Page 1: Safety First
If you think automakers build unsafe cars, think again: most new vehicles now offer a wide array of safety equipment, both as standard and optional. And while there are still new vehicles that, according to the National Highway Traffic Safety Administration (NHTSA), and the Insurance Institute for Highway Safety (IIHS) pose significant risk to their occupants, most new models are safer than ever. In fact, it's no longer acceptable for vehicles to have front airbags and antilock brakes: the trend in the industry is to offer advanced front airbags with dual stage deployment sensors, side airbags as standard, all-wheel drive and advanced traction control. Even lower-priced models now offer side airbags, at a minimum as optional equipment. The structural integrity of new cars has also improved; consider the 2004 Ford F-150. Though it does not have side airbags, the F-150 scored at the top grade in testing done by the IIHS, and was rated five stars on some of the tests performed by NHTSA.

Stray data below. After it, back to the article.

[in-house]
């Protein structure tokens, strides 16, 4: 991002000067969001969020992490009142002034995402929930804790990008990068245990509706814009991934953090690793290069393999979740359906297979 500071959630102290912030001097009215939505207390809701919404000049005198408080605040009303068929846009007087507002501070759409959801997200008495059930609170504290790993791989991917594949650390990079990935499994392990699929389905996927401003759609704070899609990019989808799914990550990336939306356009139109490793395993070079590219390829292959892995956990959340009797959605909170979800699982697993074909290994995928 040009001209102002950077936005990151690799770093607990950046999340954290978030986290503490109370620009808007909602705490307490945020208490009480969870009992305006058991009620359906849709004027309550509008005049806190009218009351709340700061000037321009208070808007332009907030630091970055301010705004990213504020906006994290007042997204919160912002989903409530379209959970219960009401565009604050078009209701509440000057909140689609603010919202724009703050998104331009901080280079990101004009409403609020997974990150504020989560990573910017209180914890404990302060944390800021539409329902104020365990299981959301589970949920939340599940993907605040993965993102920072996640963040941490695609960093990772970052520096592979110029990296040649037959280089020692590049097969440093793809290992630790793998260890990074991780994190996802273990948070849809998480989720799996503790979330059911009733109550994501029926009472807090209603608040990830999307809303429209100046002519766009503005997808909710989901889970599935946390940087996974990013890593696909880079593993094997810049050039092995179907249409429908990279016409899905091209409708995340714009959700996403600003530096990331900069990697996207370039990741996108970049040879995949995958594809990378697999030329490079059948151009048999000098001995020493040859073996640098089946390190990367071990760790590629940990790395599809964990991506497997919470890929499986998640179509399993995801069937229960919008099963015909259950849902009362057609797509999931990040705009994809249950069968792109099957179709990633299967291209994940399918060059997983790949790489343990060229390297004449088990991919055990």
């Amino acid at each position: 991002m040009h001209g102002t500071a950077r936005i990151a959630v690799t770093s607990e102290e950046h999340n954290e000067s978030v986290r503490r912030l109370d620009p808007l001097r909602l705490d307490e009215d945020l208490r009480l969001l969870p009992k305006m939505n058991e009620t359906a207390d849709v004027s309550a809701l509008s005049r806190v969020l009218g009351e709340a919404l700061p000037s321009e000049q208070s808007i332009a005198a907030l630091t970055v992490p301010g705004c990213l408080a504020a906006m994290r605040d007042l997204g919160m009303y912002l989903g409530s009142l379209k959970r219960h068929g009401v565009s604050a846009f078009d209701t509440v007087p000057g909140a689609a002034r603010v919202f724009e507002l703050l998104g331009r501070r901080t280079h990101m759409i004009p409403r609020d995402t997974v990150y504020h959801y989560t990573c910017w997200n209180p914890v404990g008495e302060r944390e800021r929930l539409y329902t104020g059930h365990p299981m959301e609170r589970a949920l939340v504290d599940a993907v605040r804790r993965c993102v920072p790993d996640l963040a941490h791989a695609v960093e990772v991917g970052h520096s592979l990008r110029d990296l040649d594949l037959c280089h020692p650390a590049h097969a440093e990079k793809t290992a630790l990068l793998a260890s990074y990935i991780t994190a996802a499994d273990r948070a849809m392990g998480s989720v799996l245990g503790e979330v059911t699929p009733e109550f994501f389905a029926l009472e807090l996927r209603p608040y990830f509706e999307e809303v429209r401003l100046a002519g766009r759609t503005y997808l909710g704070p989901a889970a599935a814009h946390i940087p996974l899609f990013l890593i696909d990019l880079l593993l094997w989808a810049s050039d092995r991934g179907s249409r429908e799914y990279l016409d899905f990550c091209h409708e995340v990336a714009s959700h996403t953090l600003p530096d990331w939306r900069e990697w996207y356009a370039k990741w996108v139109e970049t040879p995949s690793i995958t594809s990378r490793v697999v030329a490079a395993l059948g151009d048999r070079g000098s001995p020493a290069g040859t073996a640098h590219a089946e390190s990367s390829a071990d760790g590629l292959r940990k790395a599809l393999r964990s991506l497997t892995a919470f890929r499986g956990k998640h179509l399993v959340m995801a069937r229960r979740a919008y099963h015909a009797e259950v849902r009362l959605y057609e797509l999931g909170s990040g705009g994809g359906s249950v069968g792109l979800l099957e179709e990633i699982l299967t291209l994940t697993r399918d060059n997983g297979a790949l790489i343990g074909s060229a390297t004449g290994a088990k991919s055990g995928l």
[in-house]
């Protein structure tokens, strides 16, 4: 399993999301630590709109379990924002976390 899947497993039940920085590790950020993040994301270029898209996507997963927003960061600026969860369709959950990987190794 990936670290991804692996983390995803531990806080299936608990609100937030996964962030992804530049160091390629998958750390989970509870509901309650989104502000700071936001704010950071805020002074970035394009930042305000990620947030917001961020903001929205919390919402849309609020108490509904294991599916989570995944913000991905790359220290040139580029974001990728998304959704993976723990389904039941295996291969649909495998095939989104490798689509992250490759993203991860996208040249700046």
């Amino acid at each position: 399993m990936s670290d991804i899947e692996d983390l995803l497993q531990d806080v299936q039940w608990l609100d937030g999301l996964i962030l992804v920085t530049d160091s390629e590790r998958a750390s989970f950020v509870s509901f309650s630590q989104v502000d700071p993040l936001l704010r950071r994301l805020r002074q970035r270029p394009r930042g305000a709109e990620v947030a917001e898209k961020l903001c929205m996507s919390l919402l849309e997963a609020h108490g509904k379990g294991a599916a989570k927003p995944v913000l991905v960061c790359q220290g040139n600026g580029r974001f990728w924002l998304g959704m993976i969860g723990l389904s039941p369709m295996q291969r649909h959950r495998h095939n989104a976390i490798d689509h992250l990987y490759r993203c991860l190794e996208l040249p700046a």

So how does all this new safety technology translate on the dealer lots? As with all aspects of shopping for a new car, it's important to balance price, features and do research from independent sources. Most of all, it's critical to test drive a vehicle and get a feel for how it responds on the road. After all, a driver who feels unsafe at the wheel is, generally, an unsafe driver. It's also important to note that no matter how safe a vehicle is, the best way to avoid accidents is to drive safely and obey traffic laws. Below is a list of five top safety picks, determined by price, features and test results from the IIHS and NHTSA. While many other vehicles within each category showed a strong safety benefits, these five offer the highest safety ratings with significant equipment at a competitive price.